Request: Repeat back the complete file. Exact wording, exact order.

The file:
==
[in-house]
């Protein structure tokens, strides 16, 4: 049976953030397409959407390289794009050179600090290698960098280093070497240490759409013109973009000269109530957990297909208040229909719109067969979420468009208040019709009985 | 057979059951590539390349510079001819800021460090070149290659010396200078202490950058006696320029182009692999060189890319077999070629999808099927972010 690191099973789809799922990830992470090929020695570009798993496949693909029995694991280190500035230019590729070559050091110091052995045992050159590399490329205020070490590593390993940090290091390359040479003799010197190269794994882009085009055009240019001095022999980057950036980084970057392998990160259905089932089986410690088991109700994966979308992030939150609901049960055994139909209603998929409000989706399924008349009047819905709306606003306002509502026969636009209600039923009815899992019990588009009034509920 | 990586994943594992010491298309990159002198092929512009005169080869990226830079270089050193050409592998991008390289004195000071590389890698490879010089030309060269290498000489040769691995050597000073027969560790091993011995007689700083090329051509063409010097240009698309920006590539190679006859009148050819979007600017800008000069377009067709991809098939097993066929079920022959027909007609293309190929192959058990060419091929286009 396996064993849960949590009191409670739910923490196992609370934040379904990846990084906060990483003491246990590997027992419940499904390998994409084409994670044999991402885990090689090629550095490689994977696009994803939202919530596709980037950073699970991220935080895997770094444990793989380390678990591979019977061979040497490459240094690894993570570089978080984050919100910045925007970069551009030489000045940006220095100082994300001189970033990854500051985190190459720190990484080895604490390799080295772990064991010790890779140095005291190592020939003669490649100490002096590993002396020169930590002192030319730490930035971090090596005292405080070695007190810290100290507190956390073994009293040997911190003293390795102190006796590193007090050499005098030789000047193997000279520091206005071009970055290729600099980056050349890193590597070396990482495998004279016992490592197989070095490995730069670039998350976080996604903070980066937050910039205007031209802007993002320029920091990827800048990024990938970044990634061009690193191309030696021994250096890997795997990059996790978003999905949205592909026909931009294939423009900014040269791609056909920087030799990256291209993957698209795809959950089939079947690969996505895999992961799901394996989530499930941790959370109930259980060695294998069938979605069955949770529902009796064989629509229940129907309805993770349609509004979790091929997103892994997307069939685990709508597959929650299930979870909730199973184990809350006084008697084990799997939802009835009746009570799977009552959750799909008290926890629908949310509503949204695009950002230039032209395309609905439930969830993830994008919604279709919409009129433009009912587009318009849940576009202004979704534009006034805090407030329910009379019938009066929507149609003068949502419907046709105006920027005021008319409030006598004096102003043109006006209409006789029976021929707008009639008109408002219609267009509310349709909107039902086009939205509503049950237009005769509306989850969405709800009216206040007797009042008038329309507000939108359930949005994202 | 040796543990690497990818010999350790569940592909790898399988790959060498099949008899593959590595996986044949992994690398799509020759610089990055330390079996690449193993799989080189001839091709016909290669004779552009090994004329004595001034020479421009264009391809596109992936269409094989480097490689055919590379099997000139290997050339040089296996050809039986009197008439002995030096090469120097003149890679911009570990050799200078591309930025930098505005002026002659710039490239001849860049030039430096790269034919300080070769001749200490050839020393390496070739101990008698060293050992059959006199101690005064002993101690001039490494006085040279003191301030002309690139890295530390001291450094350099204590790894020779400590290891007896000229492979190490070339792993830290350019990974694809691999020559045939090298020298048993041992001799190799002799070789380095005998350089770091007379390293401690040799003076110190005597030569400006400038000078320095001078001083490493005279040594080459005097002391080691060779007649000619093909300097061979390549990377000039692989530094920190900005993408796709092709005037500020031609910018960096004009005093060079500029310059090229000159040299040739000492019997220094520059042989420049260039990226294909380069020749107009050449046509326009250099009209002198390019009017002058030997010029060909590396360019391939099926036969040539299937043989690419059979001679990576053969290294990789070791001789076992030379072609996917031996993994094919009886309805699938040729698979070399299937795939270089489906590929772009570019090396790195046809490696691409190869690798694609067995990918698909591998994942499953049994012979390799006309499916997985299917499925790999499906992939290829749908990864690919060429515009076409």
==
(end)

[in-house]
């Protein structure tokens, strides 16, 4: 049976953030397409959407390289794009050179600090290698960098280093070497240490759409013109973009000269109530957990297909208040229909719109067969979420468009208040019709009985 | 057979059951590539390349510079001819800021460090070149290659010396200078202490950058006696320029182009692999060189890319077999070629999808099927972010 690191099973789809799922990830992470090929020695570009798993496949693909029995694991280190500035230019590729070559050091110091052995045992050159590399490329205020070490590593390993940090290091390359040479003799010197190269794994882009085009055009240019001095022999980057950036980084970057392998990160259905089932089986410690088991109700994966979308992030939150609901049960055994139909209603998929409000989706399924008349009047819905709306606003306002509502026969636009209600039923009815899992019990588009009034509920 | 990586994943594992010491298309990159002198092929512009005169080869990226830079270089050193050409592998991008390289004195000071590389890698490879010089030309060269290498000489040769691995050597000073027969560790091993011995007689700083090329051509063409010097240009698309920006590539190679006859009148050819979007600017800008000069377009067709991809098939097993066929079920022959027909007609293309190929192959058990060419091929286009 396996064993849960949590009191409670739910923490196992609370934040379904990846990084906060990483003491246990590997027992419940499904390998994409084409994670044999991402885990090689090629550095490689994977696009994803939202919530596709980037950073699970991220935080895997770094444990793989380390678990591979019977061979040497490459240094690894993570570089978080984050919100910045925007970069551009030489000045940006220095100082994300001189970033990854500051985190190459720190990484080895604490390799080295772990064991010790890779140095005291190592020939003669490649100490002096590993002396020169930590002192030319730490930035971090090596005292405080070695007190810290100290507190956390073994009293040997911190003293390795102190006796590193007090050499005098030789000047193997000279520091206005071009970055290729600099980056050349890193590597070396990482495998004279016992490592197989070095490995730069670039998350976080996604903070980066937050910039205007031209802007993002320029920091990827800048990024990938970044990634061009690193191309030696021994250096890997795997990059996790978003999905949205592909026909931009294939423009900014040269791609056909920087030799990256291209993957698209795809959950089939079947690969996505895999992961799901394996989530499930941790959370109930259980060695294998069938979605069955949770529902009796064989629509229940129907309805993770349609509004979790091929997103892994997307069939685990709508597959929650299930979870909730199973184990809350006084008697084990799997939802009835009746009570799977009552959750799909008290926890629908949310509503949204695009950002230039032209395309609905439930969830993830994008919604279709919409009129433009009912587009318009849940576009202004979704534009006034805090407030329910009379019938009066929507149609003068949502419907046709105006920027005021008319409030006598004096102003043109006006209409006789029976021929707008009639008109408002219609267009509310349709909107039902086009939205509503049950237009005769509306989850969405709800009216206040007797009042008038329309507000939108359930949005994202 | 040796543990690497990818010999350790569940592909790898399988790959060498099949008899593959590595996986044949992994690398799509020759610089990055330390079996690449193993799989080189001839091709016909290669004779552009090994004329004595001034020479421009264009391809596109992936269409094989480097490689055919590379099997000139290997050339040089296996050809039986009197008439002995030096090469120097003149890679911009570990050799200078591309930025930098505005002026002659710039490239001849860049030039430096790269034919300080070769001749200490050839020393390496070739101990008698060293050992059959006199101690005064002993101690001039490494006085040279003191301030002309690139890295530390001291450094350099204590790894020779400590290891007896000229492979190490070339792993830290350019990974694809691999020559045939090298020298048993041992001799190799002799070789380095005998350089770091007379390293401690040799003076110190005597030569400006400038000078320095001078001083490493005279040594080459005097002391080691060779007649000619093909300097061979390549990377000039692989530094920190900005993408796709092709005037500020031609910018960096004009005093060079500029310059090229000159040299040739000492019997220094520059042989420049260039990226294909380069020749107009050449046509326009250099009209002198390019009017002058030997010029060909590396360019391939099926036969040539299937043989690419059979001679990576053969290294990789070791001789076992030379072609996917031996993994094919009886309805699938040729698979070399299937795939270089489906590929772009570019090396790195046809490696691409190869690798694609067995990918698909591998994942499953049994012979390799006309499916997985299917499925790999499906992939290829749908990864690919060429515009076409």